Please use this identifier to cite or link to this item:
|Title:||An evaluation of the community based water resource management approach as a strategy of sustaining community water resources in Zimbabwe; a case of Simbumbumbu|
|Publisher:||Lupane State University|
|Abstract:||The Community Based Management (CBM) is a strategy adopted by world governments after the Earth Summit of 1992 as an approach to solve challenges of growing rapid demand of clean water. The strategy is used to promote maintenance and management of water sources by users. The aim of the study was to evaluate the CBM approach as the strategy of sustaining community water sources. The study sought to assess and found out whether the CBM has led to sustainable management of clean water sources in Simbumbumbu ward in Gwanda district. A case study design was adopted during the study. Population was sampled using purposive sampling technic to select respondents who were most likely generate useful data. Data collection tools such as interviews and questionnaires were used. Mobilisation meetings were held with field monitor and Dabane Water Workshop field officers in preparation for data collection. Data was collected from both users of water points and committee members. Twenty-three respondents encompassing of 13 females and 10 males were interviewed. Data collected was analysed using SPSS and graphs were constructed using Microsoft excel. Findings of the study revealed that the CBM approach in Gwanda district was implemented through 5 phases which included; training of project staff members, district planning meetings, ward leadership meetings, village leadership meetings and water point level meetings. Traditional sand wells were the main sources of water used by the community before introduction of Sand Abstraction System (SAS) water points. SAS water pumps were said to be easy to use and maintain because they had low maintenance costs. Boreholes had challenges of unavailability of spare parts. Training sessions conducted in the ward led to improved participation because they provided communities with knowledge and skills they required to actively participate in water programmes. Moreover active participation of all people within the community led to sustainable management of water sources. The researcher concluded that the communities prefer water sources that require minimum operation and maintenance that can be covered using local resources; community perceptions on ownership have an influence on the levels of community participation; community participation can be enhanced through capacity building ; and also that availability of spare parts is an important aspects that should be considered when selecting type of technology to be used by rural communities in development programmes.|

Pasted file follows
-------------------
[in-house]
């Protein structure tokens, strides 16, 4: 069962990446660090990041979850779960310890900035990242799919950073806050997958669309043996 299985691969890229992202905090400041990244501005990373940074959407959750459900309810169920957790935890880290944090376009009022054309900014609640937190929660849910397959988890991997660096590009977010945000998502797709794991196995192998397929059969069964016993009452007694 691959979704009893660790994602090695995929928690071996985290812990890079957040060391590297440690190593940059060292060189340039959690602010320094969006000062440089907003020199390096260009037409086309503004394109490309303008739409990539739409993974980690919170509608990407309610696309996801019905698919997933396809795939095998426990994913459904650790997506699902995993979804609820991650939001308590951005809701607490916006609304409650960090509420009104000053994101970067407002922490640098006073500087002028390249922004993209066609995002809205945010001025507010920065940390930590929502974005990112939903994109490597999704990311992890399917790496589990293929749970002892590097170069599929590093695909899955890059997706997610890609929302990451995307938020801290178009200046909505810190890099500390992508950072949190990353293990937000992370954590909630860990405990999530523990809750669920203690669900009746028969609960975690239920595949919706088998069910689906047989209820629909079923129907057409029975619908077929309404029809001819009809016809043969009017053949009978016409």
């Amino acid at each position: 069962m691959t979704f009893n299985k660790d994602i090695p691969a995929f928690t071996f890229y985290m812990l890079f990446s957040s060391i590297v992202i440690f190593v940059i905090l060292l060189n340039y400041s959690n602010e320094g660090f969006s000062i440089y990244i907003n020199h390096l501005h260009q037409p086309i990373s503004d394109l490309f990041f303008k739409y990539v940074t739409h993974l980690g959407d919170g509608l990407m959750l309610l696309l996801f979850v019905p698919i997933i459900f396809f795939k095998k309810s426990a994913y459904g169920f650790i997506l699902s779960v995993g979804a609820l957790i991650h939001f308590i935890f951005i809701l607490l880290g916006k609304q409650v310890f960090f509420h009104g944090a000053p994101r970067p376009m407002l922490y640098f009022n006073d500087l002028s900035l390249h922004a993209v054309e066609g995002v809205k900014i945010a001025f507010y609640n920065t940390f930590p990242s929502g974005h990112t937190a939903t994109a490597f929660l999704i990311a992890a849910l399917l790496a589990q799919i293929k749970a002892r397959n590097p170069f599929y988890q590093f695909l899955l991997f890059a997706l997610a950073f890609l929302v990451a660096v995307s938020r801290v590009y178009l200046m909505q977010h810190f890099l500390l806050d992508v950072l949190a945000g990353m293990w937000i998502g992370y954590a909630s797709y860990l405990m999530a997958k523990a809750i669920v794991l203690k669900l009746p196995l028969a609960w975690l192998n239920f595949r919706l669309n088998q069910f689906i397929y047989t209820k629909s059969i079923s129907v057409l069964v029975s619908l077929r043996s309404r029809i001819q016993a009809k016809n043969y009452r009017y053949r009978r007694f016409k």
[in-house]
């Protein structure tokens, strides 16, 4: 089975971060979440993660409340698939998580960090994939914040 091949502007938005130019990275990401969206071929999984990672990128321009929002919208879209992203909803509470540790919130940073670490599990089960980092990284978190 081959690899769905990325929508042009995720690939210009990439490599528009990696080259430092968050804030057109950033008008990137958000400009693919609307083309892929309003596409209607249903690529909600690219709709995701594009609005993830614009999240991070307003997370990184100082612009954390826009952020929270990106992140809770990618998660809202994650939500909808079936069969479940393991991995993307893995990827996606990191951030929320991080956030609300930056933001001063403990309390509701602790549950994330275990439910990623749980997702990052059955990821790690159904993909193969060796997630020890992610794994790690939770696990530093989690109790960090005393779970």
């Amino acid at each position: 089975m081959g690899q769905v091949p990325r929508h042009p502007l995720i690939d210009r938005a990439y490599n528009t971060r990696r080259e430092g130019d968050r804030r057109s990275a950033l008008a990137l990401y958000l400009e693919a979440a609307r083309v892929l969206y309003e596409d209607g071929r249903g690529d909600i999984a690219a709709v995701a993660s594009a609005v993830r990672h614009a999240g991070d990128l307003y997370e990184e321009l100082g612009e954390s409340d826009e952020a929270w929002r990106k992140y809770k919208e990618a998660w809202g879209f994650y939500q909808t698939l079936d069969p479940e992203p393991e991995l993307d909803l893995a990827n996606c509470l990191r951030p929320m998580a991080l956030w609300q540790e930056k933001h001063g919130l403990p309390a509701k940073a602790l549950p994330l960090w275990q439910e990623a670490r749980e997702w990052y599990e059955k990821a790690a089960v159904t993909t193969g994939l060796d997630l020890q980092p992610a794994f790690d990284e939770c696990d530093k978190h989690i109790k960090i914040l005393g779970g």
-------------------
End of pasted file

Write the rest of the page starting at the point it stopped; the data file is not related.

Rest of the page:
|Appears in Collections:||Department of Development Studies|
Items in DSpace are protected by copyright, with all rights reserved, unless otherwise indicated.